Requirements: Live 9, Sampler
Ableton Live's various Racks allow for all sorts of flexible routing and sonic manipulation, and the Drum Rack in particular has become a familiar sight for Live users since its inception with Live 7. Not only can you build and save your own custom drum kits, but you can place incredible effects chains not only on the entire kit, but on each individual drum sound as well. Using a clever combination of Sampler (available with Live Suite), Instrument Racks and Drum Racks, we'll examine how to create a monster drum kit with 128 easily selectable drum sounds on each individual Drum Rack pad. With a total of 128 pads available, this means you could in theory create a Drum Rack with over 16,000 samples, all sensibly organized and available in real time.
The first thing you'll need to do is navigate to the Drums folder in your browser.
Bring an empty Drum Rack into your set by simply double-clicking the Drum Rack icon or dragging it into your set, or onto an empty MIDI track.
Next, navigate to your Instruments folder in the browser and bring an Instrument Rack onto an empty pad in the Drum Rack.
Last but not least, in the same Instrument folder of the browser, grab an empty Sampler and drag it into the empty Instrument Rack you've placed on the Drum Rack pad, right where it says “Drop an Instrument or Sample here”.
Before we start loading our Sampler up with drum samples, we're going to configure our Macros first. Click on the Sampler's Zone selection tab in the upper left of the Sampler device; now with the Zone area showing, click the “Sel” button in the upper right of the Zone to select the Chain Selector view.
Now, right-click anywhere above the numbers (0-127) displayed at the top of the Chain Selector area, near where the orange marker is – this orange marker represents the value of your Chain selection, which we'll come back to later – and from the contextual menu that appears, click “Map to Macro 1”.
Now if you click on the Macro view of your Instrument Rack, you should see that the Chain Selector has been mapped to the first Macro dial.
This step is crucial as it will allow us to scroll through our 128 samples that we'll eventually fill our Sampler with. Right now though, we're going to create a drum Sampler template that we'll use for each of our Drum Rack pads, so I'll choose a few parameters to map to the other Macros that I imagine will come in handy with most drum sounds – but feel free to experiment with other assignments if you wish.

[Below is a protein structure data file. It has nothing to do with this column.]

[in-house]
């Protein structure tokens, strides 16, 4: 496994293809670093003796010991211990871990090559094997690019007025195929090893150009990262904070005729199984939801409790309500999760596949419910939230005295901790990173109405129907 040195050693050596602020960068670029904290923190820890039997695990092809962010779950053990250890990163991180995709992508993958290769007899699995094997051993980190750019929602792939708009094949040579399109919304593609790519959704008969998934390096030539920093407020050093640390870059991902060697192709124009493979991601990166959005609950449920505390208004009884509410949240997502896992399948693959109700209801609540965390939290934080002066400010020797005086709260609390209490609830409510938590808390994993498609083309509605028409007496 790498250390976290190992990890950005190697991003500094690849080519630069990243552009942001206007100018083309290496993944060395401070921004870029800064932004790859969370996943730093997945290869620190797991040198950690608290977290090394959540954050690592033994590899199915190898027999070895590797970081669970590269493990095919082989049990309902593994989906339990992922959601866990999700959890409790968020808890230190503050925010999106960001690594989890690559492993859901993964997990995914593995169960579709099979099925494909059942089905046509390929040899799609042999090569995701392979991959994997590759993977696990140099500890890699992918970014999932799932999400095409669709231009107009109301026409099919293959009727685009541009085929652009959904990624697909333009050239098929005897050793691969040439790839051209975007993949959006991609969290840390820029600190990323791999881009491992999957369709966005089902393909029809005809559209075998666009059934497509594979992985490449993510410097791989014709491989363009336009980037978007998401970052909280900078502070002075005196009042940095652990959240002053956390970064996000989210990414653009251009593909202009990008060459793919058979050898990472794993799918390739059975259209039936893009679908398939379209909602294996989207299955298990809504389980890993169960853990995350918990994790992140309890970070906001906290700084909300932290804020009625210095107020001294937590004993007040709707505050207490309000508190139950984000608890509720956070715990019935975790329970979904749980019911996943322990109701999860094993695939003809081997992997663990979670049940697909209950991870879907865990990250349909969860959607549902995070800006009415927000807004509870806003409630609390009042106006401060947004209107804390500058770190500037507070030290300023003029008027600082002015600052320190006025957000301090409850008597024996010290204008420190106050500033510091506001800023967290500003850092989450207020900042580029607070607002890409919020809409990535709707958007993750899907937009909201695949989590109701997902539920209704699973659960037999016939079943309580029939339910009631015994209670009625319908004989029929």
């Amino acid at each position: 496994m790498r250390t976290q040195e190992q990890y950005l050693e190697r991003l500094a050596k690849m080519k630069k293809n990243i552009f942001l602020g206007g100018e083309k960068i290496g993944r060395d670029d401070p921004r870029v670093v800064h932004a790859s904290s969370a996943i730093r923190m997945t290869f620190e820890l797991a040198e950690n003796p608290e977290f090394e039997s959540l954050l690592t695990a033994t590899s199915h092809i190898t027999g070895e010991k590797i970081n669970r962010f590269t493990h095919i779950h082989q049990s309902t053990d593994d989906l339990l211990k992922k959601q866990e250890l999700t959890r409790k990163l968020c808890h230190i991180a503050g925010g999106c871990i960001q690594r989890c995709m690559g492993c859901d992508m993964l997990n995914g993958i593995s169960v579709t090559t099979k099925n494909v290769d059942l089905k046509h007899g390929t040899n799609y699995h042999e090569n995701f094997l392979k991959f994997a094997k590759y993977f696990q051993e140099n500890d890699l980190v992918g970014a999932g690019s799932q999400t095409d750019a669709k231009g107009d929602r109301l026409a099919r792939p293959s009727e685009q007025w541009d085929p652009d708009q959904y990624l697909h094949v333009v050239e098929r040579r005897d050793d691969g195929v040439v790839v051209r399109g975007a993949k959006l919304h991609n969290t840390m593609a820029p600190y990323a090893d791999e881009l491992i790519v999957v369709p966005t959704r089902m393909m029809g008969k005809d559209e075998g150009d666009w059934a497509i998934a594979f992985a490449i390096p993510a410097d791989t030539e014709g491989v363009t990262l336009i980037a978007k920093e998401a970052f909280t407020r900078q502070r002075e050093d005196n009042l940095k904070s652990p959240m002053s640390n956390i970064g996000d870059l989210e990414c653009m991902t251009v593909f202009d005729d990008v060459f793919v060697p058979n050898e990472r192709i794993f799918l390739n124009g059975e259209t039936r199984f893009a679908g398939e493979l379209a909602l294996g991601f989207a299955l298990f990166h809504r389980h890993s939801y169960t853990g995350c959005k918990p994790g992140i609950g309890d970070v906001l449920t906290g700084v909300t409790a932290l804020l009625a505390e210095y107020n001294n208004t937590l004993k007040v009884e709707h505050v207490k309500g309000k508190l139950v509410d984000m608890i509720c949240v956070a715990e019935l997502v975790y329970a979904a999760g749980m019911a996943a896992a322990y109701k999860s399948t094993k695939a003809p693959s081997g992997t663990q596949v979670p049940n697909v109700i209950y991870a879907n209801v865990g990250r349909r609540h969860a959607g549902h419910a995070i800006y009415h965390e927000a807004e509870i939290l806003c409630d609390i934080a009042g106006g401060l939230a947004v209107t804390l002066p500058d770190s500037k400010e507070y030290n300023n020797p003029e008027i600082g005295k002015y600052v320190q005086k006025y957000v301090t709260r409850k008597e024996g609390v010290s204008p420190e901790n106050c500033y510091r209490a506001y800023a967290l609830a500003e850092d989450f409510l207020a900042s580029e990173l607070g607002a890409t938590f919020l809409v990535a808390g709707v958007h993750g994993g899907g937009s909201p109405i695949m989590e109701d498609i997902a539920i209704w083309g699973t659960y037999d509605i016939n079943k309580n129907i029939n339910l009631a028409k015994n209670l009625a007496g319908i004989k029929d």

Using the right- or Control-click context menu by clicking directly on the Sampler parameter dial that I wish to assign, we can quickly make all the assignments necessary. First, I'll click on the Filter/Global tab of the Sampler and go to the volume envelope editor to bring the sustain value all the way down.
Now, I'll assign the Attack time to Macro 2 and Decay time to Macro 3; then I'll enable the Filter and assign the Cutoff Frequency to Macro 4.
I'll enable the Shaper and assign the Amount to Macro 5. Now I'll click on the Pitch/Osc tab and assign the Spread amount to Macro 6, then enable the Pitch Envelope and assign that amount to Macro 7, and, finally, assign the Transposition to Macro 8.
Now that we have all our Macros assigned, let's go to our Macro editor by clicking the Map button at the top of our Instrument Rack device, and opening the Browser.
For example, I don't want the Filter Cutoff to go below 333 Hz, so I've set that as the minimum value; I've constrained our Transposition range to -24/+24 st as twice that, which would be the default, is going to take us well outside of a musically useful range. I've also determined that I won't require attack or decay times longer than 3.33 seconds or decay times shorter than 7 milliseconds.
These are all educated guesses based on years of experience, but you should feel free to follow them as a template and/or adjust to taste. Now I'll click on the Instrument Rack's Map button again to exit Map mode, and set our two pitch-based Macros to a default of zero semitones by clicking the dials to select them and hitting the Delete key; I'll also set the Decay macro value to 333 milliseconds for starters, and bring the Cutoff all the way to the top so we can hear our full frequency range to start – and then I'll select each Macro and rename them (Command-R) more sensibly.
PRO-TIP: Right-click on each Macro to assign it a color from the context menu – this will give you color-coded parameter assignments for easy adjustments at a glance.